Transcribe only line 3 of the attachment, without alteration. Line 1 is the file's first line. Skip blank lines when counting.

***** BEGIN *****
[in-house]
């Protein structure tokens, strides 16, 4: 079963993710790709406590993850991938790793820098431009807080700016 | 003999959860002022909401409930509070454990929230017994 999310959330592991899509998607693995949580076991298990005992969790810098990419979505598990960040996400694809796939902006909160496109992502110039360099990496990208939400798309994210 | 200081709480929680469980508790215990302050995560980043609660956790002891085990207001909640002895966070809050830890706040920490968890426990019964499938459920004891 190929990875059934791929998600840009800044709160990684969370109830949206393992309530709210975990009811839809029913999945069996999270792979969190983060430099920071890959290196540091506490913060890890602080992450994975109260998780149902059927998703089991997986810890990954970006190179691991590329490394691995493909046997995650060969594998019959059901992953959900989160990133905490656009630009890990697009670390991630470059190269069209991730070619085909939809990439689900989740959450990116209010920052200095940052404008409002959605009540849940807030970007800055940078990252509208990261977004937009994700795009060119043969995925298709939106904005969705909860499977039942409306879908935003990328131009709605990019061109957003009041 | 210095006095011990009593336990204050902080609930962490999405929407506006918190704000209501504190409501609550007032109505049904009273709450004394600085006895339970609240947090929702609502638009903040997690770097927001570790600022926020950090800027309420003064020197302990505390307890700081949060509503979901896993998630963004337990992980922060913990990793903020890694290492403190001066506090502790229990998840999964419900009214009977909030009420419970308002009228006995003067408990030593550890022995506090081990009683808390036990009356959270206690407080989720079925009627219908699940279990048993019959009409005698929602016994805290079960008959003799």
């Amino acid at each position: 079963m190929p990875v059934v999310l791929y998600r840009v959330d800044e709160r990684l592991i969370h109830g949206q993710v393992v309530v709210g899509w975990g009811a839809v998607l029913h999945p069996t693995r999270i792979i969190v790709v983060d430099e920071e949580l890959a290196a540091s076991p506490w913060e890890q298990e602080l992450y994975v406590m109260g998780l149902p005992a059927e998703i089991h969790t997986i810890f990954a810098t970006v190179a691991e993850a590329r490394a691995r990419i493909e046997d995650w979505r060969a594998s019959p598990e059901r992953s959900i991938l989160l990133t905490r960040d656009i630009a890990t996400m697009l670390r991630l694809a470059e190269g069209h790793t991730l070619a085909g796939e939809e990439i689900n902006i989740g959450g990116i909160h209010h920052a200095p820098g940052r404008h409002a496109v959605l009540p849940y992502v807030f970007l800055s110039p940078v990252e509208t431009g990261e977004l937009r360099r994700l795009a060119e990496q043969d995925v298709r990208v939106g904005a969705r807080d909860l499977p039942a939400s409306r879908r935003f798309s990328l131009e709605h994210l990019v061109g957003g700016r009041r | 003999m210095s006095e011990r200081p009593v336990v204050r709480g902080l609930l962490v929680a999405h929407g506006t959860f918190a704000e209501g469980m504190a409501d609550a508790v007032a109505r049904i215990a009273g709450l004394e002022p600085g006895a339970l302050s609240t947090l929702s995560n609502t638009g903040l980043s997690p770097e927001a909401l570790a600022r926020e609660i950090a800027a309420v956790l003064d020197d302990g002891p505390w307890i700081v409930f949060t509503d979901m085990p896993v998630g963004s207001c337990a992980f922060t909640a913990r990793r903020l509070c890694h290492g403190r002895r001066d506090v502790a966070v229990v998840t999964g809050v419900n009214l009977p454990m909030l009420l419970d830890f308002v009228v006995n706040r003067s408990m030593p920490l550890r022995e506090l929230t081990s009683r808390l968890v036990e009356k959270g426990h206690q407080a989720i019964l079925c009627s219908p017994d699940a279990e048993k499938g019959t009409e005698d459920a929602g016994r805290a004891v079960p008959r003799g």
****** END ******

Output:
């Amino acid at each position: 079963m190929p990875v059934v999310l791929y998600r840009v959330d800044e709160r990684l592991i969370h109830g949206q993710v393992v309530v709210g899509w975990g009811a839809v998607l029913h999945p069996t693995r999270i792979i969190v790709v983060d430099e920071e949580l890959a290196a540091s076991p506490w913060e890890q298990e602080l992450y994975v406590m109260g998780l149902p005992a059927e998703i089991h969790t997986i810890f990954a810098t970006v190179a691991e993850a590329r490394a691995r990419i493909e046997d995650w979505r060969a594998s019959p598990e059901r992953s959900i991938l989160l990133t905490r960040d656009i630009a890990t996400m697009l670390r991630l694809a470059e190269g069209h790793t991730l070619a085909g796939e939809e990439i689900n902006i989740g959450g990116i909160h209010h920052a200095p820098g940052r404008h409002a496109v959605l009540p849940y992502v807030f970007l800055s110039p940078v990252e509208t431009g990261e977004l937009r360099r994700l795009a060119e990496q043969d995925v298709r990208v939106g904005a969705r807080d909860l499977p039942a939400s409306r879908r935003f798309s990328l131009e709605h994210l990019v061109g957003g700016r009041r | 003999m210095s006095e011990r200081p009593v336990v204050r709480g902080l609930l962490v929680a999405h929407g506006t959860f918190a704000e209501g469980m504190a409501d609550a508790v007032a109505r049904i215990a009273g709450l004394e002022p600085g006895a339970l302050s609240t947090l929702s995560n609502t638009g903040l980043s997690p770097e927001a909401l570790a600022r926020e609660i950090a800027a309420v956790l003064d020197d302990g002891p505390w307890i700081v409930f949060t509503d979901m085990p896993v998630g963004s207001c337990a992980f922060t909640a913990r990793r903020l509070c890694h290492g403190r002895r001066d506090v502790a966070v229990v998840t999964g809050v419900n009214l009977p454990m909030l009420l419970d830890f308002v009228v006995n706040r003067s408990m030593p920490l550890r022995e506090l929230t081990s009683r808390l968890v036990e009356k959270g426990h206690q407080a989720i019964l079925c009627s219908p017994d699940a279990e048993k499938g019959t009409e005698d459920a929602g016994r805290a004891v079960p008959r003799g």